stricken because she has not had an opportunity to conduct broader discovery. This
argument has no merit. The Fifth Circuit’s discovery procedures in cases with
immunity defenses are clear:
One of the most salient benefits of qualified immunity is protection from
pretrial discovery, which is costly, time-consuming, and intrusive.
Consequently, this court has established a careful procedure under which
a district court may defer its qualified immunity ruling if further factual
development is necessary to ascertain the availability of that defense. .
. . [A] district court must first find that the plaintiff’s pleadings assert
facts which, if true, would overcome the defense of qualified immunity.
Thus, a plaintiff seeking to overcome qualified immunity must plead
specific facts that both allow the court to draw reasonable inference that
the defendant is liable for the harm he has alleged and that defeat a
qualified immunity defense with equal specificity. After the district court
finds a plaintiff has so pled, if the court remains unable to rule on the
immunity defense without further clarification of the facts, it may issue
a discovery order narrowly tailored to uncover only those facts needed to
rule on the immunity claim.
Backe v. Leblanc, 691 F.3d 645, 648 (5th Cir. 2012) (punctuation and citations omitted).
The Court allowed this case to go wildly off-track by not strictly adhering to the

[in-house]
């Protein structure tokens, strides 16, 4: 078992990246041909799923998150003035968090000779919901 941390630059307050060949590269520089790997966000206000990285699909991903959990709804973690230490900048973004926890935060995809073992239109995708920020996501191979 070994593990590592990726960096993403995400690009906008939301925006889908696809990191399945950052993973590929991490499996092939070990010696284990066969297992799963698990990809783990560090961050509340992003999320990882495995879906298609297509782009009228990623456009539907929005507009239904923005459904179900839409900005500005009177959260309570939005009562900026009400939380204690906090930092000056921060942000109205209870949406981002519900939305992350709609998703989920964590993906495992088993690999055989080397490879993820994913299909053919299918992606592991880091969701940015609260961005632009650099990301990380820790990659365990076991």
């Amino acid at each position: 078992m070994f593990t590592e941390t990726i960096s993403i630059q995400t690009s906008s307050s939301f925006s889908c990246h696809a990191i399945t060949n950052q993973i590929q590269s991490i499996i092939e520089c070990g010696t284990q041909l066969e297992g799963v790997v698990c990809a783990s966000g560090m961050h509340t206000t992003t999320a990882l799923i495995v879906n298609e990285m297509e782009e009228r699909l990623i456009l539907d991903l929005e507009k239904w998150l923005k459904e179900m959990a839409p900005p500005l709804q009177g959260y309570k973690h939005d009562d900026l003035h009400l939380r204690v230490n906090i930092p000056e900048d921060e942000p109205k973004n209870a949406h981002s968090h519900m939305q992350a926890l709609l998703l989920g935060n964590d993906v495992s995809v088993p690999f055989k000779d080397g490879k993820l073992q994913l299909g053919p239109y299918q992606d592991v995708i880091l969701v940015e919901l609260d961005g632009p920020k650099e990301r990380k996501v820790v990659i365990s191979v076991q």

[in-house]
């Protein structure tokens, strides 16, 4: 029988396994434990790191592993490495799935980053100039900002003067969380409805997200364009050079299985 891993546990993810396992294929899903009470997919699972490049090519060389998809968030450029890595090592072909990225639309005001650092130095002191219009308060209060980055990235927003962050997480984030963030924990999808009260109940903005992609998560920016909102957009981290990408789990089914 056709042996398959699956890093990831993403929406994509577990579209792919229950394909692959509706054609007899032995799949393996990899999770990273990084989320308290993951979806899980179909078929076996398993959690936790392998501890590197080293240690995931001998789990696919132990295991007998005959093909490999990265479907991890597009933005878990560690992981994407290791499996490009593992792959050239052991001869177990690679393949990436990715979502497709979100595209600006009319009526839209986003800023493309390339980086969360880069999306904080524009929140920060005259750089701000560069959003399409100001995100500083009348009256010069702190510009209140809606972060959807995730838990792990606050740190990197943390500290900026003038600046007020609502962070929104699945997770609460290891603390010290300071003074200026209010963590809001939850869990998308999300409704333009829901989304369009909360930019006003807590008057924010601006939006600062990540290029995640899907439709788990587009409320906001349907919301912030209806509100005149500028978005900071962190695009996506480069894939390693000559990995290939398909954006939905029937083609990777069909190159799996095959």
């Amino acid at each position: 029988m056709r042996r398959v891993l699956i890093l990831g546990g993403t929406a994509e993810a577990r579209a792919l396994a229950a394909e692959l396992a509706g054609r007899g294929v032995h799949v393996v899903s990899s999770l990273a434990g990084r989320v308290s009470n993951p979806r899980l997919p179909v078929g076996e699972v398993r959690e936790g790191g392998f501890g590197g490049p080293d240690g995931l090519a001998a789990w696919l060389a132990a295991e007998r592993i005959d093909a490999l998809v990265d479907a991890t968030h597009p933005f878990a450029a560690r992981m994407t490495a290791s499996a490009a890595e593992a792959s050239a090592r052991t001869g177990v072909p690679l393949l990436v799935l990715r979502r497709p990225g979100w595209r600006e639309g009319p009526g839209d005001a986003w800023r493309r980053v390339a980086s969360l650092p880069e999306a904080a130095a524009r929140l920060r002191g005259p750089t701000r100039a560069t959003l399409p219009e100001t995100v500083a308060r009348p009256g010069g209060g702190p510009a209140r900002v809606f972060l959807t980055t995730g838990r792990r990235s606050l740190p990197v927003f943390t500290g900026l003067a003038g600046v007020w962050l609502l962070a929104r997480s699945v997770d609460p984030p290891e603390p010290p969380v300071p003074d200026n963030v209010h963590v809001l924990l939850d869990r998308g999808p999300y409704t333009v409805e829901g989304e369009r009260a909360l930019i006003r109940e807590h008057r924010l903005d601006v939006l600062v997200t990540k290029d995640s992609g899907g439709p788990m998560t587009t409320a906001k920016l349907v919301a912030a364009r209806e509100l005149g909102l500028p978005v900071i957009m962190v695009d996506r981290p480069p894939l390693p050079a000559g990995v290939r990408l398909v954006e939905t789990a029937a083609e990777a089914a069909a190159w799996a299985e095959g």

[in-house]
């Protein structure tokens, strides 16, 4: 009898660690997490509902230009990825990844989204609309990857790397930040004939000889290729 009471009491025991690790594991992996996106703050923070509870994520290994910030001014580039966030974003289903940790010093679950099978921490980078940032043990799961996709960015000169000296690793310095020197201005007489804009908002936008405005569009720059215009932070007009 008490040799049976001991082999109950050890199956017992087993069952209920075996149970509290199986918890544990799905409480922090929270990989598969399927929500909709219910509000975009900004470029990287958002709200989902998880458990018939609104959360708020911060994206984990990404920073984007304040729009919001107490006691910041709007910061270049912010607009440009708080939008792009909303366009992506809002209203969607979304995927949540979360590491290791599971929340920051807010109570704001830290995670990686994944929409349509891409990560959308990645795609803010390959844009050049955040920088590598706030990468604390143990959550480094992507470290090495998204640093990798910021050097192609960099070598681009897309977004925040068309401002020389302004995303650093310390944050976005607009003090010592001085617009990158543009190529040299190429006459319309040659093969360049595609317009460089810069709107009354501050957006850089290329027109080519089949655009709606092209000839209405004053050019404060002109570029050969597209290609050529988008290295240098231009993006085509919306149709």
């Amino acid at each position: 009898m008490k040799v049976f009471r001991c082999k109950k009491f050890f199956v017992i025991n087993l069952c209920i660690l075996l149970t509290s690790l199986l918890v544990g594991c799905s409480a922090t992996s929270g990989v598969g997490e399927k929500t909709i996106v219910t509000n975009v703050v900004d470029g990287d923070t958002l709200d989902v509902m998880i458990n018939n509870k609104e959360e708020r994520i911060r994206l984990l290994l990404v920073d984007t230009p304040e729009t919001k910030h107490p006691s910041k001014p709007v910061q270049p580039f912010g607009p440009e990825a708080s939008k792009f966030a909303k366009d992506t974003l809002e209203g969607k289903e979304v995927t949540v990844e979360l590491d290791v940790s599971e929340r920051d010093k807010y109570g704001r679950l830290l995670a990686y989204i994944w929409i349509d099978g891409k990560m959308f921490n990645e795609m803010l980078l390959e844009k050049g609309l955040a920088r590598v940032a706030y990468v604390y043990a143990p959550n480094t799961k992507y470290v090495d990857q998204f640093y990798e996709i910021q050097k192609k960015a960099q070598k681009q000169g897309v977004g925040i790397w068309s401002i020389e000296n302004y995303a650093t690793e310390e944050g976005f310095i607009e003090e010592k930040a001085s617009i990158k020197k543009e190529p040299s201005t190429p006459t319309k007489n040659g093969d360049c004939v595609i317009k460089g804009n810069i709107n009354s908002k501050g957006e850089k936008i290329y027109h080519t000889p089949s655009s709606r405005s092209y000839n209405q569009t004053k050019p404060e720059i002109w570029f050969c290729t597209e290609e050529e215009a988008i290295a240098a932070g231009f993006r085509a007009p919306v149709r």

procedure outlined above. Indeed, this “is precisely the point of qualified immunity: to
protect public officials from expensive, intrusive discovery until and unless the
requisite showing overcoming immunity is made.” Id.1
Plaintiff argues that Local Rule 16(b)(3) automatically allows immunity-related
discovery. See L.U.Civ.R. 16(b)(3)(B) (“Filing . . . an immunity defense . . . motion stays
. . . all discovery not related to the issue pending the court’s ruling on the motion.”).
This argument is irrelevant, as the Court allowed Plaintiff to conduct immunityrelated discovery.
A Defendant may, however, elect to reserve some qualified immunity
arguments until after the completion of general discovery. Qualified immunity
arguments generally fall into one of two categories: Rule 12(b)(6)-type arguments
that a plaintiff has failed to allege the deprivation of a clearly established
constitutional right, or Rule 56-type arguments that a defendant’s conduct was
objectively reasonable in light of the circumstances. Generally, the former can be
addressed before discovery, while the latter can not. For this reason, Defendants
frequently elect to reserve their fact-based qualified immunity arguments until
after general discovery has been completed. See, e.g., Agreed Motion for Order
Regarding Rule 16, Immunity Defenses, and Discovery, Payne v. Univ. of S. Miss.,
No. 1:12-CV-41-KS-MTP (S.D. Miss. Mar. 22, 2012), ECF No. 6. The Court certainly
does not discourage this practice, as it consistently yields more efficient case